German court nixes Frankfurt night flights
Frankfurt officials reject the argument, put forward by those at Lufthansa Cargo, that the imposition of nighttime restrictions at Frankfurt will lead to forwarders moving more traffic through Amsterdam and Paris.
“It is not a view of the market which we share,” Payne said. “The indications are that more and more carriers are choosing Frankfurt as their single European cargo hub.”
Indeed, Frankfurt paints a picture of further expansion and development above and beyond that of a basic cargo hub. Cargo volumes are projected to climb to 3.16 million tonnes by 2020. The airport’s CargoCity South project, which will cover 27 hectares, is expected to be developed in stages to accommodate that growth, with more than 94,000 square meters of new cargo terminal space being provided.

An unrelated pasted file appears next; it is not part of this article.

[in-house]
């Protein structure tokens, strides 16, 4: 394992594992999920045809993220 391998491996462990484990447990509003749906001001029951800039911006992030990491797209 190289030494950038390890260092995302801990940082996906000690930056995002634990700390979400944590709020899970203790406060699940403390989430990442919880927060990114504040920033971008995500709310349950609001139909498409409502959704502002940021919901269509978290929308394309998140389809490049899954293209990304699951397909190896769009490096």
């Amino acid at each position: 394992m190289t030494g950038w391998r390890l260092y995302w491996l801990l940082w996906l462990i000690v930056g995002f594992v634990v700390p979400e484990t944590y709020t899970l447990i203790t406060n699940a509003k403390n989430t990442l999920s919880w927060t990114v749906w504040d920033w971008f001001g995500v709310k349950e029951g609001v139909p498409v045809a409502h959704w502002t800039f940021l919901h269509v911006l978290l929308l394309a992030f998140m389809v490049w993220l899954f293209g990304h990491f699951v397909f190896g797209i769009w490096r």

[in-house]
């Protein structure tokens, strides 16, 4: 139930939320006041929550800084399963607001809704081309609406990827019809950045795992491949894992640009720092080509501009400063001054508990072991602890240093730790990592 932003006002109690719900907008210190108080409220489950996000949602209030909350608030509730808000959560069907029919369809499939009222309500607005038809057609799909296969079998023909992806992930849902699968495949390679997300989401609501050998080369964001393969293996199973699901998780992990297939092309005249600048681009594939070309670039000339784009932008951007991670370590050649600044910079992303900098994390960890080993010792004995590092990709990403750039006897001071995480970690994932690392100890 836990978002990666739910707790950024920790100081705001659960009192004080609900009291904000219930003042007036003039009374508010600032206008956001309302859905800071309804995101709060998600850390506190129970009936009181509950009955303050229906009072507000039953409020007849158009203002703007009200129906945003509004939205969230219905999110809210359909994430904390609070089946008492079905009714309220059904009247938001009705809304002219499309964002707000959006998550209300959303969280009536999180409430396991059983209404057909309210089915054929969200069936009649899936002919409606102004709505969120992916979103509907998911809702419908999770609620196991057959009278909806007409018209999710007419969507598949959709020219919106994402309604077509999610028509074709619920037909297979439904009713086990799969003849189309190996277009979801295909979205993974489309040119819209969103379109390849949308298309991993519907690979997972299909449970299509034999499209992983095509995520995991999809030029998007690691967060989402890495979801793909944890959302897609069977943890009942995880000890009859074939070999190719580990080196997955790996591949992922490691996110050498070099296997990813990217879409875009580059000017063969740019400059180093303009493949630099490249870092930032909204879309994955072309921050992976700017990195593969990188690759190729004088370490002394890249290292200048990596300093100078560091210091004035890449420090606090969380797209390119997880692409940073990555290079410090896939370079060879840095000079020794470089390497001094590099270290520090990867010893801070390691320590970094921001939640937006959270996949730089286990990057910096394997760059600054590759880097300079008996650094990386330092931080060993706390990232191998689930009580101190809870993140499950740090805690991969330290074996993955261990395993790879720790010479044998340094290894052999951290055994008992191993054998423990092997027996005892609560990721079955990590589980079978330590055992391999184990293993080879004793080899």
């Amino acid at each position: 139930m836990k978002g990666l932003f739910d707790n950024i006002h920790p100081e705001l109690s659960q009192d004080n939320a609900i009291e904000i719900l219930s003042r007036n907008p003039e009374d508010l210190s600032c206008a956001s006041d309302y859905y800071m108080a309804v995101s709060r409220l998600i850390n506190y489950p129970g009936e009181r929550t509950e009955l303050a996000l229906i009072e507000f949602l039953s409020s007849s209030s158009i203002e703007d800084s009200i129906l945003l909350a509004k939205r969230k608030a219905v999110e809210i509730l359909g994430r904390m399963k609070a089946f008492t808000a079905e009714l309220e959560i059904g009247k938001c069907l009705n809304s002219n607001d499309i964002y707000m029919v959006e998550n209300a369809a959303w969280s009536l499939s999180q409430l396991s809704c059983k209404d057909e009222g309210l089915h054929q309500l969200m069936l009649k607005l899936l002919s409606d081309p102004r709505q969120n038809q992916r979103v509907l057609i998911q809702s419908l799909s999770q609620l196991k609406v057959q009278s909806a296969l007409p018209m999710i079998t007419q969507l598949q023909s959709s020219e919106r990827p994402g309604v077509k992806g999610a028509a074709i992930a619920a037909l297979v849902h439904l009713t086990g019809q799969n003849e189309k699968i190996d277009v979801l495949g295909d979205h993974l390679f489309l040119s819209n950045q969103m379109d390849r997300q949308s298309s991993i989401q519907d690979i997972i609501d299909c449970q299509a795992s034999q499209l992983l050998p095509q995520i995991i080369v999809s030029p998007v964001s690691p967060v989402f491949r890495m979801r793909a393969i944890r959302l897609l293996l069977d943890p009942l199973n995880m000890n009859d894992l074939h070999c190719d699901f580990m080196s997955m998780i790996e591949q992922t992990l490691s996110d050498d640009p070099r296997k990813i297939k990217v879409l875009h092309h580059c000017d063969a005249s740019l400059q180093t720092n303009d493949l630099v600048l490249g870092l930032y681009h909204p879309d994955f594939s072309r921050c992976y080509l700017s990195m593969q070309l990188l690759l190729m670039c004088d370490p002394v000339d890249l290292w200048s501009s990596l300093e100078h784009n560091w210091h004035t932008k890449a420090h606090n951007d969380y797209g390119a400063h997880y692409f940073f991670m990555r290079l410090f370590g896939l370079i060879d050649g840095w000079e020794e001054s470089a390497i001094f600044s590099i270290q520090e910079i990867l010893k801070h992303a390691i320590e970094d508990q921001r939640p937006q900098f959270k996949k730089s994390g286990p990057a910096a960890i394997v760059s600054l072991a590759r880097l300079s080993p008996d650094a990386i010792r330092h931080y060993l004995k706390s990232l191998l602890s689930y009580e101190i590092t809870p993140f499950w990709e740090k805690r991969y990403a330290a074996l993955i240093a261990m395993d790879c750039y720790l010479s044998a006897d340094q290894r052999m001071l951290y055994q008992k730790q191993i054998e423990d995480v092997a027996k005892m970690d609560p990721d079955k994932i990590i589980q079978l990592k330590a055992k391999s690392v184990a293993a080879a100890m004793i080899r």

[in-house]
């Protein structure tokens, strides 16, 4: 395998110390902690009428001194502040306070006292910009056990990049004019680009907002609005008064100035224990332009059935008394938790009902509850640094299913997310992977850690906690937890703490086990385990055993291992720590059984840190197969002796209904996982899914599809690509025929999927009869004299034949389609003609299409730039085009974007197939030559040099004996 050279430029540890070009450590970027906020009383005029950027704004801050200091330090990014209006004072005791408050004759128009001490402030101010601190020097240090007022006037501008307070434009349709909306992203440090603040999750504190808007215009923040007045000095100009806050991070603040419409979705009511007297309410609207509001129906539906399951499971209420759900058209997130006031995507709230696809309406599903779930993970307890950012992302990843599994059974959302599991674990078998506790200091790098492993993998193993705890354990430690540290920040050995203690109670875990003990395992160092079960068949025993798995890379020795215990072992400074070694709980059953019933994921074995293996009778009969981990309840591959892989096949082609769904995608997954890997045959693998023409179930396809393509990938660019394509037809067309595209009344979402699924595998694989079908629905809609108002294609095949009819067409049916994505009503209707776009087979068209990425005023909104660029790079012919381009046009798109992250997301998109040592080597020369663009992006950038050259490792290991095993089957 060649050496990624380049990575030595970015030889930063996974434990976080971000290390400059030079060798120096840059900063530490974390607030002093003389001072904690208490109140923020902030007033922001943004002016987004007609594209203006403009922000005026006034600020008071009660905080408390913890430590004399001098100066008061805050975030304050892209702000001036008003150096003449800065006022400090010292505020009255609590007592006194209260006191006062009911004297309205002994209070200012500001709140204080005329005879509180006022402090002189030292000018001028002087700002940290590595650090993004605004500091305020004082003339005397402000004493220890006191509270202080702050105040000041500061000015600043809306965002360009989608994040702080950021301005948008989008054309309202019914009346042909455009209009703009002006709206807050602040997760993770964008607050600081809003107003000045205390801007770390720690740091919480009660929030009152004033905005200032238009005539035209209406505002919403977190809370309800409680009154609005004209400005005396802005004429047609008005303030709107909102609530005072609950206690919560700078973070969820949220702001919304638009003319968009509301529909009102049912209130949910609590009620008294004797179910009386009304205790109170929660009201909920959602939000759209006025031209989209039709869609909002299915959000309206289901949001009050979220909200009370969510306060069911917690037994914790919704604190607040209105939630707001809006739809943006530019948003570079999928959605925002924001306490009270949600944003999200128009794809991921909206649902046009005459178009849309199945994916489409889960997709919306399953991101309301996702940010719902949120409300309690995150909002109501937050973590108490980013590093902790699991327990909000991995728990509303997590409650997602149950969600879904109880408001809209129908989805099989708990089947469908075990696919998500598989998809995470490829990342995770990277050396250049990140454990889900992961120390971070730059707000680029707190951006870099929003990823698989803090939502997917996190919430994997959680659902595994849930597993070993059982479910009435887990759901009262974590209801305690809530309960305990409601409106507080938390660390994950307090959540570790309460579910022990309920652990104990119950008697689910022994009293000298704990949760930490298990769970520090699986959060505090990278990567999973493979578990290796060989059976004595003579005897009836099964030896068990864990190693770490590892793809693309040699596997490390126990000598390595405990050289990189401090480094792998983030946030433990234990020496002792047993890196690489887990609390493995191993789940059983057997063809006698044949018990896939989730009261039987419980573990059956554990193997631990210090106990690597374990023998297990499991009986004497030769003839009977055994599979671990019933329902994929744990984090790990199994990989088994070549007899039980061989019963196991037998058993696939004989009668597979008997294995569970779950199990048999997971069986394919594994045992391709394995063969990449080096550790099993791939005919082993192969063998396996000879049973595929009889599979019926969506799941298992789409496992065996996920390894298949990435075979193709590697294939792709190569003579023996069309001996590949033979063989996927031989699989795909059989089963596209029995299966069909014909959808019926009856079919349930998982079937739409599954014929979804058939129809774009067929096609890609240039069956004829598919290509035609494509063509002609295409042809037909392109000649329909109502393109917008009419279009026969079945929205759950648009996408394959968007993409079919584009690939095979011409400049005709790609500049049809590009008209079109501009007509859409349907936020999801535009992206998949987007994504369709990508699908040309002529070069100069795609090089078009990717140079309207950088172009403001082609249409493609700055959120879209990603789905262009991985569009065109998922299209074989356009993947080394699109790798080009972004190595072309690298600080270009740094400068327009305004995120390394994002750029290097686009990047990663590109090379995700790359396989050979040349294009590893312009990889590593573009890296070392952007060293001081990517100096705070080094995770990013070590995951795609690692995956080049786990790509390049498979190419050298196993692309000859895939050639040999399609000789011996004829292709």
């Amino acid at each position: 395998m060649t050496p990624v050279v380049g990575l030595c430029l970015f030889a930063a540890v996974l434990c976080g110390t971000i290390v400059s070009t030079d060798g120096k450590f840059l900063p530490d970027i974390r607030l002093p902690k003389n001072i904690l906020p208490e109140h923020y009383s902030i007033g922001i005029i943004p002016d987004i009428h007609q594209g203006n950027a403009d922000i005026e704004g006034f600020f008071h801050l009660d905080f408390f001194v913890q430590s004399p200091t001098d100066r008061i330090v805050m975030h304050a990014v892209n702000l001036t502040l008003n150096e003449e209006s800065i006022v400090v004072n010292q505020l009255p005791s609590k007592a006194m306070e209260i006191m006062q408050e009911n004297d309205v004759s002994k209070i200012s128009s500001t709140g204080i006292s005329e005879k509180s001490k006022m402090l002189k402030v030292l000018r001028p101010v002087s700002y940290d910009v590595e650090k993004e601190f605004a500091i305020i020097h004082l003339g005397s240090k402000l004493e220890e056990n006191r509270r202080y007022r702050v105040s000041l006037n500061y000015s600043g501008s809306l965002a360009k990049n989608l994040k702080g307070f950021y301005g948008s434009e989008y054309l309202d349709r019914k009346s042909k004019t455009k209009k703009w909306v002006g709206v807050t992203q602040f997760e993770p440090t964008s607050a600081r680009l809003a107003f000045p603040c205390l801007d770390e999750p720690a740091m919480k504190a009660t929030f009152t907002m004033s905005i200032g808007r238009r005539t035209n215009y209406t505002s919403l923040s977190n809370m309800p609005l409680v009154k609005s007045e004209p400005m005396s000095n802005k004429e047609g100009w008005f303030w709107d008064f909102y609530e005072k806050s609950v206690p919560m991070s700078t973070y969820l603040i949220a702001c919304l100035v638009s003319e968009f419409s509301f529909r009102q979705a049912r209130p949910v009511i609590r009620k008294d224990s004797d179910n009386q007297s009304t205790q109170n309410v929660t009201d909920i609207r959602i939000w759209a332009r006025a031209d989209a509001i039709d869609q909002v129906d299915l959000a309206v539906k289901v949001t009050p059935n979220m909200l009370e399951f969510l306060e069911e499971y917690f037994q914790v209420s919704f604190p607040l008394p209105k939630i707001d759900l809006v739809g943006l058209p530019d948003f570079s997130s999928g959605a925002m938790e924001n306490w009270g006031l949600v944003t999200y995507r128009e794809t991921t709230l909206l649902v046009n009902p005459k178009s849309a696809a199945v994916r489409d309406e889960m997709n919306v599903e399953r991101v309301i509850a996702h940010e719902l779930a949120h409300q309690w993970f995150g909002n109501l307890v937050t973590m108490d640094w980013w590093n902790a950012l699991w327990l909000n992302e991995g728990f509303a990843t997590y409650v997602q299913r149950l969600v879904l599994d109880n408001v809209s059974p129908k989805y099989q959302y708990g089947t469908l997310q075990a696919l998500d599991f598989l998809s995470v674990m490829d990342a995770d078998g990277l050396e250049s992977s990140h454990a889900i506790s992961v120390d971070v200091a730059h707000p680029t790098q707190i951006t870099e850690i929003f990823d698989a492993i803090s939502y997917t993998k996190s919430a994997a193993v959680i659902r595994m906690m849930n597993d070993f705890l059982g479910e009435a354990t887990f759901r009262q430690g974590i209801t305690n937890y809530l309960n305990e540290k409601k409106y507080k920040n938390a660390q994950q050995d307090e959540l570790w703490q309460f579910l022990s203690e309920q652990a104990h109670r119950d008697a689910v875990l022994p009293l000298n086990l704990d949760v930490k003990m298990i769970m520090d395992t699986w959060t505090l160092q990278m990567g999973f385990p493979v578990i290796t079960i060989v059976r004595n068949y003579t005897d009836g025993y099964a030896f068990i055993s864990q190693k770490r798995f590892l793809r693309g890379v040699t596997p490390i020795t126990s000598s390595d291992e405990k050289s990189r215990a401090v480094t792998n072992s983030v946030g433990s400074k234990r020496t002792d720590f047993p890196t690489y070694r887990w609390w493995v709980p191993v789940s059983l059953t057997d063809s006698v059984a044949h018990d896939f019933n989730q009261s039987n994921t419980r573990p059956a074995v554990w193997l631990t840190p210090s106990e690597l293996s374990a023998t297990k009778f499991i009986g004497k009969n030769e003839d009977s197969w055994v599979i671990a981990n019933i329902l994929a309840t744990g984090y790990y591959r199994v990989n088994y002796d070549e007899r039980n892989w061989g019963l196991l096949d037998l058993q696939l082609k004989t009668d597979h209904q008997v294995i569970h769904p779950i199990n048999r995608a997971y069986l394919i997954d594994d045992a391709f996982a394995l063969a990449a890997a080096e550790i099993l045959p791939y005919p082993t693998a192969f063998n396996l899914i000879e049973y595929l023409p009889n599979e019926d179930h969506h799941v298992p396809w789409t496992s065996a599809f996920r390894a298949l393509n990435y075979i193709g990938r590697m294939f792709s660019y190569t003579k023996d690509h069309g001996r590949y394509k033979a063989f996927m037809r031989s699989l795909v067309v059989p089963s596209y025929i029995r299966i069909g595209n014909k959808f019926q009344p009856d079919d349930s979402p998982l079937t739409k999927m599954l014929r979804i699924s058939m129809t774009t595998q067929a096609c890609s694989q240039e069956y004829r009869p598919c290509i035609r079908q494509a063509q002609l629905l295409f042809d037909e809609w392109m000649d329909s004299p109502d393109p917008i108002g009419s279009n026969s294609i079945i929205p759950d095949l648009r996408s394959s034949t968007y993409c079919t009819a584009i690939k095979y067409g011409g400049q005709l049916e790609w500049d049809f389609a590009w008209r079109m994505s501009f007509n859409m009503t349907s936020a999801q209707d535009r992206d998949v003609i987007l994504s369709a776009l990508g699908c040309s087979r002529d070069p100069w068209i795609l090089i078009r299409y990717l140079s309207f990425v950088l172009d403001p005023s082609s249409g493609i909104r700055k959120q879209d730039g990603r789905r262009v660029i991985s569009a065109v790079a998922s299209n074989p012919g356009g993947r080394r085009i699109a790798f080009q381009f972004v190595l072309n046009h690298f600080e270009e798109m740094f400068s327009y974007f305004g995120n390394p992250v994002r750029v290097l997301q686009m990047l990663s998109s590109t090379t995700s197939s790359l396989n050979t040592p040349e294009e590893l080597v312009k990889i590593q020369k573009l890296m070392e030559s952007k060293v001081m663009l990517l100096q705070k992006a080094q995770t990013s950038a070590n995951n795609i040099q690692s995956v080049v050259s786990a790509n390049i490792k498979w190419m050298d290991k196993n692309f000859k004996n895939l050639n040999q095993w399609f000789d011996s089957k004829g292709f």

More ambitious still is the proposed development of a 110-hectare site close to the airport designed to become a huge logistics-related project.
“The plan is for Frankfurt Airport to become a center of excellence for logistics,” Payne said. “Companies like German forwarder DB Schenker are planning to build their new global headquarters on this site, and there is a proposal to build a House of Logistics — in effect, a logistics university with its own campus.”